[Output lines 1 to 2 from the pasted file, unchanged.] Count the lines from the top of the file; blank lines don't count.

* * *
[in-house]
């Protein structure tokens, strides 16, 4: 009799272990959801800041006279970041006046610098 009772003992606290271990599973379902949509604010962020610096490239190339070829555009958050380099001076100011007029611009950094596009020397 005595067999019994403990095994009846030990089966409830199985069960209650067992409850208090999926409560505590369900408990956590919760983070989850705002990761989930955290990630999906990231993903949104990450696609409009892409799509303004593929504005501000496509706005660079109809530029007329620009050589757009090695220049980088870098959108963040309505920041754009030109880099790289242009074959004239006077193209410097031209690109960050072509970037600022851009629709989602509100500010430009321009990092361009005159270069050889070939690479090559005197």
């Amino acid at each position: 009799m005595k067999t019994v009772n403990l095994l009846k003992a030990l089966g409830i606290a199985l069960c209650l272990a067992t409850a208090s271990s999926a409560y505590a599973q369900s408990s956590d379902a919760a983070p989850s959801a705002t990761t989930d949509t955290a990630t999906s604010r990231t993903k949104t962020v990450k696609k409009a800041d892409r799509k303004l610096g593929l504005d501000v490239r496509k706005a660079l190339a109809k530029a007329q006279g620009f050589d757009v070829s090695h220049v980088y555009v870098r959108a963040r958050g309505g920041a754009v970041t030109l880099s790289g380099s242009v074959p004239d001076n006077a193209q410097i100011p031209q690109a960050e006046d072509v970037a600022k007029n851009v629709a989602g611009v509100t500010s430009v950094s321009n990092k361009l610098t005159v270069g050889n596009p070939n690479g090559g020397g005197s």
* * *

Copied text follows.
[in-house]
């Protein structure tokens, strides 16, 4: 009799272990959801800041006279970041006046610098 009772003992606290271990599973379902949509604010962020610096490239190339070829555009958050380099001076100011007029611009950094596009020397 005595067999019994403990095994009846030990089966409830199985069960209650067992409850208090999926409560505590369900408990956590919760983070989850705002990761989930955290990630999906990231993903949104990450696609409009892409799509303004593929504005501000496509706005660079109809530029007329620009050589757009090695220049980088870098959108963040309505920041754009030109880099790289242009074959004239006077193209410097031209690109960050072509970037600022851009629709989602509100500010430009321009990092361009005159270069050889070939690479090559005197």